Abraham has a quality that many writers seem to be imbued with upon 'graduation' from many of America's short story clinics. Editors Renni Browne and Dave King called them 'beats': added action for the sake of showing the passage of time (which is admittedly really difficult), to slow down hurried dialogue, or keep readers aware that others things are happening other than what characters are talking about. Making mention of someone washing dishes and interrupting dialogue to merely mention the clink of glasses, for example. You can see it coming when it's employed even when it's well done; almost a cliche unto itself. In Abraham's case I felt it distracted from tension that he had built into his writing. Perhaps it is only because so many very good short story writers are going to similar 'schools' and applying similar principles that it is readily apparent to me. Or perhaps it is something that I am supersensitive to. Either way, it is certainly not a criticism I level exclusively at Abraham.

There was at least one sentence in every story that I had to read twice. Something of his prose was jarring enough to muddle my comprehension. In this situation he is not helped in anyway by Subterranean Press as I found more than a few typos. Which seems extra odd considering the 'Limited Edition' nature of this book.

The remaining stories were all fun but lacked the star power of those mentioned here in greater detail. Solid writing, great entertainment, and occasional depth of thought; each can be found in less time than it takes to watch a re-run of whatever sitcom you're contemplating. I eagerly await his next collection.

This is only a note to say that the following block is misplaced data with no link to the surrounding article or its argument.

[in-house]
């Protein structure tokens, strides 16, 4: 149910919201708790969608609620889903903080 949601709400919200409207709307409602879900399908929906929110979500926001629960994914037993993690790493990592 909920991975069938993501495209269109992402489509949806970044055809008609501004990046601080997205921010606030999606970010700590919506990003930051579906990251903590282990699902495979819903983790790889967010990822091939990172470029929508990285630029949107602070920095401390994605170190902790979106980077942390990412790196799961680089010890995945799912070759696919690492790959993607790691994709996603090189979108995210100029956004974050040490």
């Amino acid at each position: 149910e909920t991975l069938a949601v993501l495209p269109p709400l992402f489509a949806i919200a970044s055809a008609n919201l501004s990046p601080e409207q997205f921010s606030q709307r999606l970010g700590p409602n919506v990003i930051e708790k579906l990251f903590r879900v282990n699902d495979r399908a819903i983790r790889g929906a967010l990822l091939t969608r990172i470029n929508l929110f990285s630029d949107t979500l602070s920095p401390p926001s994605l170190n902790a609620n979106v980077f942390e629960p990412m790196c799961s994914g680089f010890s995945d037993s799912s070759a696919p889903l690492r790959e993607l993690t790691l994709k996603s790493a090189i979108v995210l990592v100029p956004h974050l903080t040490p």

Friday, September 3, 2010


I was killing time before meeting a friend for dinner last night and accidentally ended up in a bookstore. Knowing how many unread books I already have and my financial situation being what it is, I am not allowed to go into those institutions. But it felt so nature that it never crossed my mind as wrong.

I escaped with three books. They were all from the bargain bins and I put back four others at that. I fought the urge of A. S. Byatt's The Children's Book for the umpteenth time and only spent twelve dollars. (Yes, I am justifying my purchase.)

Joe Hill's short story collection 20th Century Ghosts will be my introduction to horror fiction. Joshilyn Jackson is one of the most delightful authors I've had the pleasure of meeting and The Girl who Stopped Swimming will not be a book languishing, unread on my shelves for long. The final purchase was a hard one for me: A Betrayal in Winter by Daniel Abraham. It is everything I regularly swear off and rail against: epic fantasy and a story that needs more than one book to tell it's tale. It would seem I'm a junky who keeps coming back…

Quartet's have been all the rage in my reading and ever-growing TBR pile as of late: The Jerusalem Quartet, The Long Price Quartet, The Kingdom of Thorn and Bone, and The Alexandria Quartet. Thus far I feel only one of those series has needed four books, but then again I've only read one and a half of the four quartets mentioned.

It's too bad Jackson's book didn't come out today and could possibly capitalize on a currently series of books starting with "The Girl who…" Perhaps it would boost sales? Perhaps she doesn't need boosted sales? Either way, regardless of how I feel about the book, as a southerner I will read Jackson's other novel Gods of Alabama because of the awesomeness of the title alone.